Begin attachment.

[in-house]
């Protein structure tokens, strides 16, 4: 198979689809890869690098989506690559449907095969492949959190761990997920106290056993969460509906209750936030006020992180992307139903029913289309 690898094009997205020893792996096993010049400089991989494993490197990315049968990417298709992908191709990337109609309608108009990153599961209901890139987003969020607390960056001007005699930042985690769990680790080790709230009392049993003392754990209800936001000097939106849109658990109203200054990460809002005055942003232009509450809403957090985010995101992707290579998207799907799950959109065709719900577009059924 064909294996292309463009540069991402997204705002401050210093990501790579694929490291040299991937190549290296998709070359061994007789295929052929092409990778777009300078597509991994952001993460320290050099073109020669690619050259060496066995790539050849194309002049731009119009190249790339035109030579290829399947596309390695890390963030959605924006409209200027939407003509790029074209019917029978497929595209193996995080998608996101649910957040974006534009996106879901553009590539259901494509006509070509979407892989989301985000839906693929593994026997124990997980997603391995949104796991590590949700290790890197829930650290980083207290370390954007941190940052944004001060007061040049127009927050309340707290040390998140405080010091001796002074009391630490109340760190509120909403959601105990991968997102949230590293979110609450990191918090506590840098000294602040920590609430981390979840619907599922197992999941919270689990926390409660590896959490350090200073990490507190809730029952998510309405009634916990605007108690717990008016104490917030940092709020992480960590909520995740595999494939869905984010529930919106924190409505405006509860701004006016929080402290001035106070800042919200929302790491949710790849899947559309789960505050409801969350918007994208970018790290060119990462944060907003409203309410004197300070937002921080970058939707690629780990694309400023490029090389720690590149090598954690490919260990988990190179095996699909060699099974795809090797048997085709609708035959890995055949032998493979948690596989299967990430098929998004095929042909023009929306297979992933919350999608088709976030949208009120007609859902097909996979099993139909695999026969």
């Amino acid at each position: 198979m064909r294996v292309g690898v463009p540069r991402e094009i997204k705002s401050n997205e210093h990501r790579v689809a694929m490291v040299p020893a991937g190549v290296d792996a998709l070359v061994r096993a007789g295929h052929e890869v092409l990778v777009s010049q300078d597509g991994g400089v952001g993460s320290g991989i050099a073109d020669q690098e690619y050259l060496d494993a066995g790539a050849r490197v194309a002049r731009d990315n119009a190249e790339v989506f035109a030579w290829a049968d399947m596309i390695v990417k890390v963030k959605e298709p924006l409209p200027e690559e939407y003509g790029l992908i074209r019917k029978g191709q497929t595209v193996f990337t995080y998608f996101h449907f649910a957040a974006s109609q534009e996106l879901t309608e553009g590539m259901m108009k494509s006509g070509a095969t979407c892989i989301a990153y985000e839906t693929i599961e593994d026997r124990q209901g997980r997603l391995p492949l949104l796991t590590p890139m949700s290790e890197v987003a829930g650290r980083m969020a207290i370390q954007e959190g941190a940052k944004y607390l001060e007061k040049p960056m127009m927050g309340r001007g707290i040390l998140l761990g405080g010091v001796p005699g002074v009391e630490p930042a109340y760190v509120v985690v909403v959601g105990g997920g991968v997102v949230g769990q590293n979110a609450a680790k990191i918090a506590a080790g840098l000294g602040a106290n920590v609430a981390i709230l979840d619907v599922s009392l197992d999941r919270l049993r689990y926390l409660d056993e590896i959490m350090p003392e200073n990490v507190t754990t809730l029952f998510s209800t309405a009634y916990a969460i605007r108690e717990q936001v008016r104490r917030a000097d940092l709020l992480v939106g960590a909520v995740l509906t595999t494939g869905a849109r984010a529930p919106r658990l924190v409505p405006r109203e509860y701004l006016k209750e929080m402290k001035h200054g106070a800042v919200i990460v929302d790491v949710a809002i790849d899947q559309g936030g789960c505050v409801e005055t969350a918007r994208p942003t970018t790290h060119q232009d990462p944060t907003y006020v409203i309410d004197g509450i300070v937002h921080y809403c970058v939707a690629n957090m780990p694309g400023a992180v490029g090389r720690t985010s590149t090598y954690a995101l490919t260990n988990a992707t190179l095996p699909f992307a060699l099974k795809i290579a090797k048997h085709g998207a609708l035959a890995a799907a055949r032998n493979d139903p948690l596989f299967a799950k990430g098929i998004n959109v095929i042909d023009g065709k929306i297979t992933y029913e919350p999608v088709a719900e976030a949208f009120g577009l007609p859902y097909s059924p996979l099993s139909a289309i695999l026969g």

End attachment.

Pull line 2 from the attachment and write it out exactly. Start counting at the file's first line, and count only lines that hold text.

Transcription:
């Protein structure tokens, strides 16, 4: 198979689809890869690098989506690559449907095969492949959190761990997920106290056993969460509906209750936030006020992180992307139903029913289309 690898094009997205020893792996096993010049400089991989494993490197990315049968990417298709992908191709990337109609309608108009990153599961209901890139987003969020607390960056001007005699930042985690769990680790080790709230009392049993003392754990209800936001000097939106849109658990109203200054990460809002005055942003232009509450809403957090985010995101992707290579998207799907799950959109065709719900577009059924 064909294996292309463009540069991402997204705002401050210093990501790579694929490291040299991937190549290296998709070359061994007789295929052929092409990778777009300078597509991994952001993460320290050099073109020669690619050259060496066995790539050849194309002049731009119009190249790339035109030579290829399947596309390695890390963030959605924006409209200027939407003509790029074209019917029978497929595209193996995080998608996101649910957040974006534009996106879901553009590539259901494509006509070509979407892989989301985000839906693929593994026997124990997980997603391995949104796991590590949700290790890197829930650290980083207290370390954007941190940052944004001060007061040049127009927050309340707290040390998140405080010091001796002074009391630490109340760190509120909403959601105990991968997102949230590293979110609450990191918090506590840098000294602040920590609430981390979840619907599922197992999941919270689990926390409660590896959490350090200073990490507190809730029952998510309405009634916990605007108690717990008016104490917030940092709020992480960590909520995740595999494939869905984010529930919106924190409505405006509860701004006016929080402290001035106070800042919200929302790491949710790849899947559309789960505050409801969350918007994208970018790290060119990462944060907003409203309410004197300070937002921080970058939707690629780990694309400023490029090389720690590149090598954690490919260990988990190179095996699909060699099974795809090797048997085709609708035959890995055949032998493979948690596989299967990430098929998004095929042909023009929306297979992933919350999608088709976030949208009120007609859902097909996979099993139909695999026969």